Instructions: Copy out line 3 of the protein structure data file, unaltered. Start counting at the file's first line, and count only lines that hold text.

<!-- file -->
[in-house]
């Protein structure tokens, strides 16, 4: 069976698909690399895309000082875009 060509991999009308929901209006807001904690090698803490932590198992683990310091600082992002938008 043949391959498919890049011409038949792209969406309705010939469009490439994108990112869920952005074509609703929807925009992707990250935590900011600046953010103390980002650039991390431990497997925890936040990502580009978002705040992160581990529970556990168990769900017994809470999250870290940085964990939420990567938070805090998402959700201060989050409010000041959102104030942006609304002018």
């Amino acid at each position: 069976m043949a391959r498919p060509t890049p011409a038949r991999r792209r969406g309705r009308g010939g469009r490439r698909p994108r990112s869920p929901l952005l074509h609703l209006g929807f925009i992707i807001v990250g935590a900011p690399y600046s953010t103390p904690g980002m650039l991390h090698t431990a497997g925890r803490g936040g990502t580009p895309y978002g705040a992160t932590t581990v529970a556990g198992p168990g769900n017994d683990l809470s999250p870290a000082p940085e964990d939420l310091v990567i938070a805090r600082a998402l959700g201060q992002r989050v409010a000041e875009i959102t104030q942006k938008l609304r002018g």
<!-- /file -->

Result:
């Amino acid at each position: 069976m043949a391959r498919p060509t890049p011409a038949r991999r792209r969406g309705r009308g010939g469009r490439r698909p994108r990112s869920p929901l952005l074509h609703l209006g929807f925009i992707i807001v990250g935590a900011p690399y600046s953010t103390p904690g980002m650039l991390h090698t431990a497997g925890r803490g936040g990502t580009p895309y978002g705040a992160t932590t581990v529970a556990g198992p168990g769900n017994d683990l809470s999250p870290a000082p940085e964990d939420l310091v990567i938070a805090r600082a998402l959700g201060q992002r989050v409010a000041e875009i959102t104030q942006k938008l609304r002018g």